The importance of self-care

  • 2.5 min read

Bailey Kemery’s story

When Bailey Kemery was four years old, a nearly fatal farm accident left her with lifelong physical injuries. But it wasn’t until she was an adult that she realized how profoundly the experience impacted her mental health, too.

She and her brother were playing on a ride-on rototiller when it shifted into gear and she fell into the power take-off and rotors. After numerous surgeries and years of intensive rehabilitation, she was able to walk again and tried to resume a childhood similar to other kids her age.

But she looked different than them, and it took a mental toll.

If we as adults can’t talk about our stressors in normal everyday conversation, how are our kids going to know to reach out for help when they’re stressed?

When Kemery moved away to college, a friend identified her heart-attack-like symptoms as undiagnosed anxiety.

“At 18, I was figuring out something that I had been dealing with my whole life but was never talked about,” she says.

Now, Kemery is a farm safety and mental health advocate who shares her story publicly. Being a mom to three young children further motivates her to speak out and normalize the conversation about mental health.

“If we as adults can’t talk about our stressors in normal everyday conversation, how are our kids going to know to reach out for help when they’re stressed?” she asks.

Sharing her experience and teaching first aid, psychological first aid and emergency medical response courses educates others, while helping her cope with her own reality.

Psychological first aid courses give people the tools to focus on self-care and help others with it – something the farming community could use more of. “The more I talk about it, the more comfortable I feel with my situation, including my scars, physical limitations and self-worth.”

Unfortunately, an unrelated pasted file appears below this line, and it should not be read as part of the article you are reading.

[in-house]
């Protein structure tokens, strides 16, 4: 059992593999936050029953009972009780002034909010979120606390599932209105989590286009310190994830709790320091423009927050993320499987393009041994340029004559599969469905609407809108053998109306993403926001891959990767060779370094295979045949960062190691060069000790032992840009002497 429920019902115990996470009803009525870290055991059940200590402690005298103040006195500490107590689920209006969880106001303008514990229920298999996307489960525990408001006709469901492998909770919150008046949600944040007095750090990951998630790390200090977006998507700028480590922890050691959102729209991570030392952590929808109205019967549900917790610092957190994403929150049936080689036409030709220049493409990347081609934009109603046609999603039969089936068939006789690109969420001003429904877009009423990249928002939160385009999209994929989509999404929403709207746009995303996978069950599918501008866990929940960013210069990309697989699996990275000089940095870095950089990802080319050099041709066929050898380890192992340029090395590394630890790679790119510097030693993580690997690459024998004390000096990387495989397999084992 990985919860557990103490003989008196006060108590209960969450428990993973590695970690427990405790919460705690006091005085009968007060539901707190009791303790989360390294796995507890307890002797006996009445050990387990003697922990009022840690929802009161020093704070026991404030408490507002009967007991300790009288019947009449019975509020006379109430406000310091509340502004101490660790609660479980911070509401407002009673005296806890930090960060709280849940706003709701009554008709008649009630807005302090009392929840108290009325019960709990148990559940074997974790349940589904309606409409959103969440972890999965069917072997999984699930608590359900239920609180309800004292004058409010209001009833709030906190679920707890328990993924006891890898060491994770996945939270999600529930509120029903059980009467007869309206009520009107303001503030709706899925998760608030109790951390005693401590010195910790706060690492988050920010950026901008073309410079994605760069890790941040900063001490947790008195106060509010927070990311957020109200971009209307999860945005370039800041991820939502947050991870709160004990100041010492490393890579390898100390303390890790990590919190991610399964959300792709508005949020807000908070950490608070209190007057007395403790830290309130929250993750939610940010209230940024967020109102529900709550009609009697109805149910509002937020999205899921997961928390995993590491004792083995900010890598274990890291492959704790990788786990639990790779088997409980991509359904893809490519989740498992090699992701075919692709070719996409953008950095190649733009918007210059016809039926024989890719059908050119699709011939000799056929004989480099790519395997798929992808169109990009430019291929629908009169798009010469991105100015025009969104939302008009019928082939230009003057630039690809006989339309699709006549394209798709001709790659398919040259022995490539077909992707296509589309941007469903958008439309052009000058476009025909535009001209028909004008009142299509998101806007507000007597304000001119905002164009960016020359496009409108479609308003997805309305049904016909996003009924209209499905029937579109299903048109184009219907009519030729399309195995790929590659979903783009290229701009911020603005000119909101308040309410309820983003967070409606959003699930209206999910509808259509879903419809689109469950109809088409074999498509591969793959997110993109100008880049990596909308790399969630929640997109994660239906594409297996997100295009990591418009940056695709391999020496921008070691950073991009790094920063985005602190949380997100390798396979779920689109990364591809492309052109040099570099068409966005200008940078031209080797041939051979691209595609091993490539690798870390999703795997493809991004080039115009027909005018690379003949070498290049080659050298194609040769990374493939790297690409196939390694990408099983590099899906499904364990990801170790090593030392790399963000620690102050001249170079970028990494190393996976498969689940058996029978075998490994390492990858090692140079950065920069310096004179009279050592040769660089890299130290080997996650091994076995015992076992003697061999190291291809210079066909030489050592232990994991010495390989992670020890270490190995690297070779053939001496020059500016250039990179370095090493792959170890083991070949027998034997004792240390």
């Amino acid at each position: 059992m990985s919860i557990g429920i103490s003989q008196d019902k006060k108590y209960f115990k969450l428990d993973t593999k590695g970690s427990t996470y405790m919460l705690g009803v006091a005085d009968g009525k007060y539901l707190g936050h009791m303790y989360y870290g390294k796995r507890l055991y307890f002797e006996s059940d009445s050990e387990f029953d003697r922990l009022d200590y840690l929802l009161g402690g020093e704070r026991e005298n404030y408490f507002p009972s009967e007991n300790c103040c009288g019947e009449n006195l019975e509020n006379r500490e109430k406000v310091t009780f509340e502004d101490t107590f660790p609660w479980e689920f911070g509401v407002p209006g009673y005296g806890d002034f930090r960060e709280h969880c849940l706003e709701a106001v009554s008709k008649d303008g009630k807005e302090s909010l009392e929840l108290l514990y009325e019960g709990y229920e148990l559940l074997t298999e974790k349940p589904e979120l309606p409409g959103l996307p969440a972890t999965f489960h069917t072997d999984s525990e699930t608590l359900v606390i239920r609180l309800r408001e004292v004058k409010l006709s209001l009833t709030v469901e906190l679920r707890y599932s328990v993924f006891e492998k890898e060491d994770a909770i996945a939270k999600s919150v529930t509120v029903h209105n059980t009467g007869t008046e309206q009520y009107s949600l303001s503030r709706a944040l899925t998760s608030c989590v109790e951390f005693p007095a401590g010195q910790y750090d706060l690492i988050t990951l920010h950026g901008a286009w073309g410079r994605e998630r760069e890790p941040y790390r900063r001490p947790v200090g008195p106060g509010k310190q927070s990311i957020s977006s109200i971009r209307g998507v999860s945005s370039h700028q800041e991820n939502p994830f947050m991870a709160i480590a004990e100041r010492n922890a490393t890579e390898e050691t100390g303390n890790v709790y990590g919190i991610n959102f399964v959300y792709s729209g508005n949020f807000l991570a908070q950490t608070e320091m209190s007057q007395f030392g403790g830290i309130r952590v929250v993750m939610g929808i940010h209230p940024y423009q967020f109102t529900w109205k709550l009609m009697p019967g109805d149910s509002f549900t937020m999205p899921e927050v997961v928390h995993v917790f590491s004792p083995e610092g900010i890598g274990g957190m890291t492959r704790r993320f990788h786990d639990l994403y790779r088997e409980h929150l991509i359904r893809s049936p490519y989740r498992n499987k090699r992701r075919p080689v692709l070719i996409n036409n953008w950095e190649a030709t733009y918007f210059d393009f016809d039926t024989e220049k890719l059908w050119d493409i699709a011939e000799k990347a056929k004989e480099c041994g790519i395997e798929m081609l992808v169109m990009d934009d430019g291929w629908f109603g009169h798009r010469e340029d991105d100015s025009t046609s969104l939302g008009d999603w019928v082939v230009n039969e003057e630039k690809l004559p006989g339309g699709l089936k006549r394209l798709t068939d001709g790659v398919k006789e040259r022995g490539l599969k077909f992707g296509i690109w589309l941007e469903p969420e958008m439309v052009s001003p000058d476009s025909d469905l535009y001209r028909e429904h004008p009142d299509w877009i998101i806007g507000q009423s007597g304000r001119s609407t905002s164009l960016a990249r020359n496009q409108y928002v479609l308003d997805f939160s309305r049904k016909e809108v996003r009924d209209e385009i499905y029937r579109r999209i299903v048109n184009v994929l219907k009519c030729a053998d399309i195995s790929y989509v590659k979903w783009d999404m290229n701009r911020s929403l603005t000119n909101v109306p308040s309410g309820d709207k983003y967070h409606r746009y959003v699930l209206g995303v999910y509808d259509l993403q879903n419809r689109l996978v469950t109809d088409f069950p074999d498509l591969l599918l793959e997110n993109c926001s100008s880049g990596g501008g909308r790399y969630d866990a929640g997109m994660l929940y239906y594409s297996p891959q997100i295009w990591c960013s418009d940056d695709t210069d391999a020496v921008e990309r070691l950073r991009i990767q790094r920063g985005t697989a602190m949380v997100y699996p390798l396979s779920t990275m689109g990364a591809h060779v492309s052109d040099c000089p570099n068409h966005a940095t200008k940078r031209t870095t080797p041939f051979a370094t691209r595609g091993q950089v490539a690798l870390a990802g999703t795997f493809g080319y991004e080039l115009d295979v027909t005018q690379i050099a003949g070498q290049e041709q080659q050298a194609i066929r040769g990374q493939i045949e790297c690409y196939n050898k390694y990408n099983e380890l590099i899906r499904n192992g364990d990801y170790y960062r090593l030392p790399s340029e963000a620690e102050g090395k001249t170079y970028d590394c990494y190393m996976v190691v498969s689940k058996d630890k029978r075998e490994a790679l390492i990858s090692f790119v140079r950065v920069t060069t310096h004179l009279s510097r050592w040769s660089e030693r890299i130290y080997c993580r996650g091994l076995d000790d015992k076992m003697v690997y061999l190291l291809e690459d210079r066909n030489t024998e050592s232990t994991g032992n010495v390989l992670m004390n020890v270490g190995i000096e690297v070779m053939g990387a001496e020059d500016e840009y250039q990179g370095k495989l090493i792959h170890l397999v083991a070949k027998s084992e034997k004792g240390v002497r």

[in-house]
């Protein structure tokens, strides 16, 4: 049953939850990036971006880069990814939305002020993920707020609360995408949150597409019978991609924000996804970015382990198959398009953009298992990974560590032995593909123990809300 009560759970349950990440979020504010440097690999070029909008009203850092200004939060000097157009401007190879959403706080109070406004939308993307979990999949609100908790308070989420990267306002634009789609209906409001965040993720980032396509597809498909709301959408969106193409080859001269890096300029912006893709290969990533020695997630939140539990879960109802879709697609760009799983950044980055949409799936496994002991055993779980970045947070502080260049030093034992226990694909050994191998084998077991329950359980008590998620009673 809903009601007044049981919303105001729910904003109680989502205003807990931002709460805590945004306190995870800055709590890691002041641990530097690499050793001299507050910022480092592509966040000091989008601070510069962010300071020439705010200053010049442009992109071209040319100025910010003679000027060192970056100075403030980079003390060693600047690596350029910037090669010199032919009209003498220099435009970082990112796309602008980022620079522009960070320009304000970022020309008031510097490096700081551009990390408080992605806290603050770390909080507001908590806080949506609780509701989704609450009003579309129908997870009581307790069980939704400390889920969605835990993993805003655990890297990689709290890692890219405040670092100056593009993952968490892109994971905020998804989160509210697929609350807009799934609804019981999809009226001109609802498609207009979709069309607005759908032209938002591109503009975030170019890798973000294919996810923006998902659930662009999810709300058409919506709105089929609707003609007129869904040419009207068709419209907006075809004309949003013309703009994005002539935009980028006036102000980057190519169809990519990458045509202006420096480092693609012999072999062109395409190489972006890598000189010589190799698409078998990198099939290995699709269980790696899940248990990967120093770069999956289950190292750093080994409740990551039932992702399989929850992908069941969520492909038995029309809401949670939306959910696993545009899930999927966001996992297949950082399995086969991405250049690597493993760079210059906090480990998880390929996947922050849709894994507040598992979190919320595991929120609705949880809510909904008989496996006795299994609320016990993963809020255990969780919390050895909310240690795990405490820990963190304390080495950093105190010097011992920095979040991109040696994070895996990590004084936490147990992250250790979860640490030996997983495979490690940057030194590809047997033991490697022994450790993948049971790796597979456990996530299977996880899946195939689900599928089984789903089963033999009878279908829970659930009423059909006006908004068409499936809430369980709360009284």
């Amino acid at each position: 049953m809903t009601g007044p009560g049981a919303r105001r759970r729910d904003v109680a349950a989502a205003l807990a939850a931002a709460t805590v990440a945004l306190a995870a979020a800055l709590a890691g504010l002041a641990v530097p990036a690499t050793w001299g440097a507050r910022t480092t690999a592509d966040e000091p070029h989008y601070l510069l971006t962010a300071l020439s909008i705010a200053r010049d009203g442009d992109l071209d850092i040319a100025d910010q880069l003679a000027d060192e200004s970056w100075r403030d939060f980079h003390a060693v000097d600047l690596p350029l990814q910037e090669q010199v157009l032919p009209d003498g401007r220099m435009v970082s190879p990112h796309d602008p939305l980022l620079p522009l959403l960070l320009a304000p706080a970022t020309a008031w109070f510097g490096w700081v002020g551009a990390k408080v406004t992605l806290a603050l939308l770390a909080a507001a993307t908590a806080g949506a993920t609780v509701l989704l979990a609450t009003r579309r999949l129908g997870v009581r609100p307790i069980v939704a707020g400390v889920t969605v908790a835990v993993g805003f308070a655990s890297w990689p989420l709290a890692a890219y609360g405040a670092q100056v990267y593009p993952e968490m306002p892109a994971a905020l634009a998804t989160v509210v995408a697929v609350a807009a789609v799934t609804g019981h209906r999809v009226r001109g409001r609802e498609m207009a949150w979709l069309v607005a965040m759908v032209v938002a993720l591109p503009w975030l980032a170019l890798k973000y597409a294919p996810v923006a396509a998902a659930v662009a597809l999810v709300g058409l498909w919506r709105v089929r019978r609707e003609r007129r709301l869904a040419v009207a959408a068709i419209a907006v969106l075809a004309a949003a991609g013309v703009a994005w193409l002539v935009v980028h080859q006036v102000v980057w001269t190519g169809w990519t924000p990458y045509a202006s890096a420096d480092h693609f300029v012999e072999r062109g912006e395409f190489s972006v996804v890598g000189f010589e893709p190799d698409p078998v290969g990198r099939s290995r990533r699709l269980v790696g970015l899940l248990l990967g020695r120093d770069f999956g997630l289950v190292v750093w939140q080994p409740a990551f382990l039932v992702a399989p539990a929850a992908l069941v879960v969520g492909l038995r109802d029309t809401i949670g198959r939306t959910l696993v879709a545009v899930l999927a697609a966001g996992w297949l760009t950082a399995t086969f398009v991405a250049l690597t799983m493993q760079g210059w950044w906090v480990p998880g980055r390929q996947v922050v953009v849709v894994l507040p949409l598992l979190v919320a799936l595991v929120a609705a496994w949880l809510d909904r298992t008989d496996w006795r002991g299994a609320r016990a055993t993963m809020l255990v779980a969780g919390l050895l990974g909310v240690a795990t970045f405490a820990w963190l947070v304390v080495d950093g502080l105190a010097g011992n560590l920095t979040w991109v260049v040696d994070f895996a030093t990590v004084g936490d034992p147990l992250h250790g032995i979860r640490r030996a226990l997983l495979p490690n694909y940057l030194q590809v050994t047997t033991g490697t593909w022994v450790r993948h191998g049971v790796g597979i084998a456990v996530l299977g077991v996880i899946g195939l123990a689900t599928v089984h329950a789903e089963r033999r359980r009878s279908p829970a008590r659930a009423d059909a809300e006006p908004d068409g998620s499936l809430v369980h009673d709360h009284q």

Belinda Bowman’s story

Belinda Bowman came face-to-face with mental illness after the sudden and tragic loss of her fiancé Troy Snobelen, who was killed in a snowmobile accident in 2019.

After the initial shock of the accident, she struggled to communicate her distress to those around her and used farm work as a coping mechanism.

“It was unhealthy and toxic but working harder was the only way I could recognize any sort of self-worth,” she says.

Bowman began working with a therapist and was diagnosed with post-traumatic stress disorder and anxiety. Over many months of sessions, she learned how important it is to be present in the moment, process your feelings and understand why you’re feeling that way. She used a ‘feelings wheel’ to help identify emotions and what triggers them.

“Finding self-awareness, being able to identify my feelings and taking time to sit with my feelings has changed how I live my life,” she says.

Since she only talked to a few trusted people about her mental health, writing became an outlet for Bowman. She started by writing letters to Troy and transitioned to journaling her daily emotions.

Then she started writing Instagram posts and learned that her support network reached far and wide. She has since connected with many people who have experienced similar loss, and her story has helped others.

“The best coping mechanism I’ve found is steady support,” she shared. “I surround myself with kindness, compassion and love and embrace all of these to my fullest capacity.”

From a Rooted in Resilience article by Rebecca Hannam.